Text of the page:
For a while, they were glued to the same y axis.

What I ended up doing was drawing a single central banana, which had other bananas offset around it, falling at a constant speed. I used arguments/parameters for this in a separate banana() function.

By the end I felt like my code was pretty messy. I had some logic written in draw(), and then other logic in “banana().” Some of this messiness was because of how variables changed over time, or function-specific arguments… or just encountering a bug when I put it in one versus another. I have looots of “if” statements that feel ripe for error.

Still, writing console.log() at every turned helped me figure out where things were broken, at every turn.

“stop eating lambs”

one of my favorite computational art projects.

Otoro’s Chinese Characters uses neural nets to warp existing material (language) in ways human brains would never think to. I’m not one to mystify creativity as some sacred, uniquely human act! If all creativity is, is taking existing material, changing it through the filter of our unique experience, then the computer is doing exactly that.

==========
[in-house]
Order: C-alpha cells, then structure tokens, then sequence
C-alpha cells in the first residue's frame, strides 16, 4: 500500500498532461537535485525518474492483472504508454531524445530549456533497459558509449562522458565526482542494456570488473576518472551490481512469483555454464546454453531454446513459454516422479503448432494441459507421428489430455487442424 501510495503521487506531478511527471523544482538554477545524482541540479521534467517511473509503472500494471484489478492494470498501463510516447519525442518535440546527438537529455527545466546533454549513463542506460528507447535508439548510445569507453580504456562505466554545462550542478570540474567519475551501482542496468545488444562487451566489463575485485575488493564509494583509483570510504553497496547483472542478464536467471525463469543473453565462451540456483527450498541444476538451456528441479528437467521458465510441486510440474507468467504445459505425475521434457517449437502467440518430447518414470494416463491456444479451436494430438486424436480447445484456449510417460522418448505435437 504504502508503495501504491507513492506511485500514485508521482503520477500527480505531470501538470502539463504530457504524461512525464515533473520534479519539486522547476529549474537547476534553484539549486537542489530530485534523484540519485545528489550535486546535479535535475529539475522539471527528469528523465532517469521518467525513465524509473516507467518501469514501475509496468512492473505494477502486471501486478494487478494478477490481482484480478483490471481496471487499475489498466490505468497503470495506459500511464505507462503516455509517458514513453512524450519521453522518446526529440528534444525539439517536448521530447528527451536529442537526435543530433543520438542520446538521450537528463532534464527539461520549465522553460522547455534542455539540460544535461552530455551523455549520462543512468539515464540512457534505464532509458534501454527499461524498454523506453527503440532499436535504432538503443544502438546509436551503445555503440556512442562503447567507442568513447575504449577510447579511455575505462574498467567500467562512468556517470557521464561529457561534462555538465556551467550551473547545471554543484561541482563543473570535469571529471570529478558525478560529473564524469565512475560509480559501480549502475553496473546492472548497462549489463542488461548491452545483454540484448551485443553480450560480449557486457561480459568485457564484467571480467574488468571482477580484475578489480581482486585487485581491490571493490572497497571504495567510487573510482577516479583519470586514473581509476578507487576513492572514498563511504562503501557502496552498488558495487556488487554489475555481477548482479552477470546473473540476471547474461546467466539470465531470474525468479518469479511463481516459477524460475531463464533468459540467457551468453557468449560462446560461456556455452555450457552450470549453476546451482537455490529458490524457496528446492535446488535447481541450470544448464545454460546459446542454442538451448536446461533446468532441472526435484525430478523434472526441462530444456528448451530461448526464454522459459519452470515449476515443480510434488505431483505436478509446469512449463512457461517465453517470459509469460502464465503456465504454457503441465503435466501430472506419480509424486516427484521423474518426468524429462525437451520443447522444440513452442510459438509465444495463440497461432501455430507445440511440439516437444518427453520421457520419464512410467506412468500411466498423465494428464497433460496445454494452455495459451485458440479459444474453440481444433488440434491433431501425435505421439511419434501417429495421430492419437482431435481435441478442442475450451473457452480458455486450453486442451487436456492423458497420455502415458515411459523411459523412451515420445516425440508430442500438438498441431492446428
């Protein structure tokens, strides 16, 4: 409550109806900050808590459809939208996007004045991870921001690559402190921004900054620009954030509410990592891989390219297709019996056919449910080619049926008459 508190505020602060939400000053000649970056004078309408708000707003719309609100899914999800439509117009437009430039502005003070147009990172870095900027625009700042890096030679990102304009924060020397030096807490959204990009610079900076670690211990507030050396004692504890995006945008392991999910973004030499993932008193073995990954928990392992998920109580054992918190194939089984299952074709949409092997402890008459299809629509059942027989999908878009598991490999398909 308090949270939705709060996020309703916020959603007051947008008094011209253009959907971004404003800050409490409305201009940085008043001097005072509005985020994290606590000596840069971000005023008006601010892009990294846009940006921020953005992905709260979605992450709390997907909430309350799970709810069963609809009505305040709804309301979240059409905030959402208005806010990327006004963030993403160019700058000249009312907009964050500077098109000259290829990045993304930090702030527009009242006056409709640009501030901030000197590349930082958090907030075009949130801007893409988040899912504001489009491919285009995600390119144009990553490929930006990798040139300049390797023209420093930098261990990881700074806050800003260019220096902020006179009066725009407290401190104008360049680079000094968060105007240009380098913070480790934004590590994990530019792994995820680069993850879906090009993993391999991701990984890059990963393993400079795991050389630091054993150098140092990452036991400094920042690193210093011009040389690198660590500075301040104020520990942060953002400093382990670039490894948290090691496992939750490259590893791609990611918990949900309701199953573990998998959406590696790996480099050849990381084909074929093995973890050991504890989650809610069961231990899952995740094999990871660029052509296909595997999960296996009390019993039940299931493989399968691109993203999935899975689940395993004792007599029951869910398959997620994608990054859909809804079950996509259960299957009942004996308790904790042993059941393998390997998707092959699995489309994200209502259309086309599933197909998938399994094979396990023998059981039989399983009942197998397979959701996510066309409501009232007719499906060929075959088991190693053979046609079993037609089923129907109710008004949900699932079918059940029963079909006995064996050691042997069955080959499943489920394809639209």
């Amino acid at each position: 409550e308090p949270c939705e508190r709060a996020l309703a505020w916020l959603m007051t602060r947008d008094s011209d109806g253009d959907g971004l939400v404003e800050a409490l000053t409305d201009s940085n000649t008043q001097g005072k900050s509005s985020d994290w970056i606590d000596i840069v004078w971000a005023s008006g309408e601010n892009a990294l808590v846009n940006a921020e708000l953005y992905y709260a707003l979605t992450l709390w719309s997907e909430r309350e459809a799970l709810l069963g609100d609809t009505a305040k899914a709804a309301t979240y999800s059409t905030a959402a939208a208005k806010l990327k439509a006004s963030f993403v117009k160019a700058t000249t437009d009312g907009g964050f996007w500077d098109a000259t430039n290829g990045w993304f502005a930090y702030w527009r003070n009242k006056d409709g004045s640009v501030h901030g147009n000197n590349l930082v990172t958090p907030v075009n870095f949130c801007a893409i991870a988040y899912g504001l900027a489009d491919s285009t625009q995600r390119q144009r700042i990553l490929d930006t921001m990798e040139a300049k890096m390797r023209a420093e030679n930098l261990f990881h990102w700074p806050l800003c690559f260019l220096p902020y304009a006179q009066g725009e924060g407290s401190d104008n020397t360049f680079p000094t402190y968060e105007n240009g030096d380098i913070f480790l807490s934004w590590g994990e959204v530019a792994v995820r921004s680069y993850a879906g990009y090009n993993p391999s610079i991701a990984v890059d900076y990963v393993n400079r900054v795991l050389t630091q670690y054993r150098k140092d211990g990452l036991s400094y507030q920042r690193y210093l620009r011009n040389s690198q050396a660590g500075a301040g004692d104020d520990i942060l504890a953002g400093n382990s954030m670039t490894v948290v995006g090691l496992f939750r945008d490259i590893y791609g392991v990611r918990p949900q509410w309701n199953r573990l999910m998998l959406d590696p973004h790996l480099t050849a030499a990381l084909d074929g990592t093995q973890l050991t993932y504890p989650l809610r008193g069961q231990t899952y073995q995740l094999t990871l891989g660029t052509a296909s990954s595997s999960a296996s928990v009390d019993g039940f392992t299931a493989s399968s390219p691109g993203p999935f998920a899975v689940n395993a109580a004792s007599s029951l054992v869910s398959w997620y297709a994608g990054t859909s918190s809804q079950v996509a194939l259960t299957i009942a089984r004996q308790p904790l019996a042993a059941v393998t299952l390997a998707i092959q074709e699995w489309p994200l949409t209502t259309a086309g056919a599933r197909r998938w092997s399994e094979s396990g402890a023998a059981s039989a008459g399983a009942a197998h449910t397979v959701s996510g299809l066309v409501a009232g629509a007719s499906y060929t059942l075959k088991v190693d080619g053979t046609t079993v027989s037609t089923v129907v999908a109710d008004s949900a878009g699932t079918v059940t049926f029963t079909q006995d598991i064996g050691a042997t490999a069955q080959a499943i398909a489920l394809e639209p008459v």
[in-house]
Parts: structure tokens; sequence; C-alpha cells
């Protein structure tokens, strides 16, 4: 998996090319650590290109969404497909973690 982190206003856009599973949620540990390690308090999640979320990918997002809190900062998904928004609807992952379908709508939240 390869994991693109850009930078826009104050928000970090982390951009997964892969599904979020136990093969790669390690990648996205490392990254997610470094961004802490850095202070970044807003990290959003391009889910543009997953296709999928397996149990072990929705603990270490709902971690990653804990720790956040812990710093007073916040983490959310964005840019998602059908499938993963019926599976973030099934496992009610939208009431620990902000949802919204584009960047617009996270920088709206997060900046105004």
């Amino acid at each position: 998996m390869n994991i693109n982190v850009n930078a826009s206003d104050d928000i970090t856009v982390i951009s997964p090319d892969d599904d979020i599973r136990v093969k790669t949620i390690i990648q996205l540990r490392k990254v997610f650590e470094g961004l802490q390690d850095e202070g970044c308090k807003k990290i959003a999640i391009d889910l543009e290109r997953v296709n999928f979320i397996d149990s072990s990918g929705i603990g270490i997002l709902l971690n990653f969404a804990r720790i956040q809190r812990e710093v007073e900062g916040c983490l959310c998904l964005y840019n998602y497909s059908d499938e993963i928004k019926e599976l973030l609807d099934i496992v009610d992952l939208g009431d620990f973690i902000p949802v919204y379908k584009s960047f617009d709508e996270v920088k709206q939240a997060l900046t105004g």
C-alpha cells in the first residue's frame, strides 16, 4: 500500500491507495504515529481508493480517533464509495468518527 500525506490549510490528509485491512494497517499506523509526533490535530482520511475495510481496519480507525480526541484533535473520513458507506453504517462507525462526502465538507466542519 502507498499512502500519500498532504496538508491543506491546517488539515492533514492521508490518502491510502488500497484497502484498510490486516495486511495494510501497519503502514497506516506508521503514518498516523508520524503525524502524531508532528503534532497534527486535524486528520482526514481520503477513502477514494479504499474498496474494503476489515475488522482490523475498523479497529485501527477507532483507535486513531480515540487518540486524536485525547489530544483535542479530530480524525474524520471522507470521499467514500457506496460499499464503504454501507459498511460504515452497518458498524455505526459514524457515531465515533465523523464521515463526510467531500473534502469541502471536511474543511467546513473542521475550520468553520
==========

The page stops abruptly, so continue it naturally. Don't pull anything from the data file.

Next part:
It reminds me of artist Xu Bing, who is well-known for his Book from the Sky—an installation of thousands of fake Chinese characters that look visually Chinese, but have no real meaning.

Screen Shot 2017-09-11 at 12.50.38 AM.png

These new words, on the other hand, have… some kind of semantics? Dream on, computer! You are a poet actively contributing to our culture and lexicon.

on computation, nyan cat

Computers! Why should we all learn to talk to them?

Sure, it could get you a cushy job. But what more is there on a cultural level if we imagine every single person thinking computationally?

The most compelling argument I’ve encountered so far comes from Seymour Papert, the co-inventor of the LOGO programming language and Turtle. He wrote Mindstorms which is a powerful and short book about computational education.

Kids draw geometric shapes by telling an onscreen “turtle” what to do.